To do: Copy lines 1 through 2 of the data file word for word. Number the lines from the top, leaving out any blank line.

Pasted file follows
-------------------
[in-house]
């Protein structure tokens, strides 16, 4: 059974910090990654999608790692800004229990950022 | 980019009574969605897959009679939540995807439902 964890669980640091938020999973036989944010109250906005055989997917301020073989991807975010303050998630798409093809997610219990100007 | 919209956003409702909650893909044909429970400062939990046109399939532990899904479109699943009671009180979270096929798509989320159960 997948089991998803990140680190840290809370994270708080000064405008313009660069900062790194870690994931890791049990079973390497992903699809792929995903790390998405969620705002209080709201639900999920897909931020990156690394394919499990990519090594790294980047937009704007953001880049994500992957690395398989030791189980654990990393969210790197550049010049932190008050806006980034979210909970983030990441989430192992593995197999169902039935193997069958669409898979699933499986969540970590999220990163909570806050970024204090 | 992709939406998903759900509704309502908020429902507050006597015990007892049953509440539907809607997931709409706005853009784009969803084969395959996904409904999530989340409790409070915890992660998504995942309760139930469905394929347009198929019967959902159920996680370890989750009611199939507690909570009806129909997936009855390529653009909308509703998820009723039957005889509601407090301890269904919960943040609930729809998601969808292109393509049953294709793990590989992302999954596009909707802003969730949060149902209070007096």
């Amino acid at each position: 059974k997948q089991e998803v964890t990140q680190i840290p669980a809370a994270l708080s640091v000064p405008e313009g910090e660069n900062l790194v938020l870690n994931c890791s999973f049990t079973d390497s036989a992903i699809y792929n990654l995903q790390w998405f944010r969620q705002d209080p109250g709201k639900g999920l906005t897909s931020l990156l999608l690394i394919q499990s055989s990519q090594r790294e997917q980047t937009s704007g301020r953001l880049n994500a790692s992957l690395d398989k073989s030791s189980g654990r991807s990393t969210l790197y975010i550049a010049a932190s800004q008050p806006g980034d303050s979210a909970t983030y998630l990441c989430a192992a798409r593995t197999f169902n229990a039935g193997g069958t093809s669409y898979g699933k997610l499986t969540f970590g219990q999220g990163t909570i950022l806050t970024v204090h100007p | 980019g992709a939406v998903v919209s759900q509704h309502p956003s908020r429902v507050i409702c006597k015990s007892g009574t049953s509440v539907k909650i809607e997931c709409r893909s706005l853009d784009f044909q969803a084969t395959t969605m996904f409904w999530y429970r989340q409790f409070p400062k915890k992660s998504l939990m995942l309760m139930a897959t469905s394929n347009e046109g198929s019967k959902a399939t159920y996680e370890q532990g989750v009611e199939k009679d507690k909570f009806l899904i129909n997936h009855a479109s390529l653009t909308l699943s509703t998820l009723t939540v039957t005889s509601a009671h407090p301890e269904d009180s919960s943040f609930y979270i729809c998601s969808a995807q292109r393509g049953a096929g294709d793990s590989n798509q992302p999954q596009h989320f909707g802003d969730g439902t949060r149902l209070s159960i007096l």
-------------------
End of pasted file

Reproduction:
[in-house]
């Protein structure tokens, strides 16, 4: 059974910090990654999608790692800004229990950022 | 980019009574969605897959009679939540995807439902 964890669980640091938020999973036989944010109250906005055989997917301020073989991807975010303050998630798409093809997610219990100007 | 919209956003409702909650893909044909429970400062939990046109399939532990899904479109699943009671009180979270096929798509989320159960 997948089991998803990140680190840290809370994270708080000064405008313009660069900062790194870690994931890791049990079973390497992903699809792929995903790390998405969620705002209080709201639900999920897909931020990156690394394919499990990519090594790294980047937009704007953001880049994500992957690395398989030791189980654990990393969210790197550049010049932190008050806006980034979210909970983030990441989430192992593995197999169902039935193997069958669409898979699933499986969540970590999220990163909570806050970024204090 | 992709939406998903759900509704309502908020429902507050006597015990007892049953509440539907809607997931709409706005853009784009969803084969395959996904409904999530989340409790409070915890992660998504995942309760139930469905394929347009198929019967959902159920996680370890989750009611199939507690909570009806129909997936009855390529653009909308509703998820009723039957005889509601407090301890269904919960943040609930729809998601969808292109393509049953294709793990590989992302999954596009909707802003969730949060149902209070007096």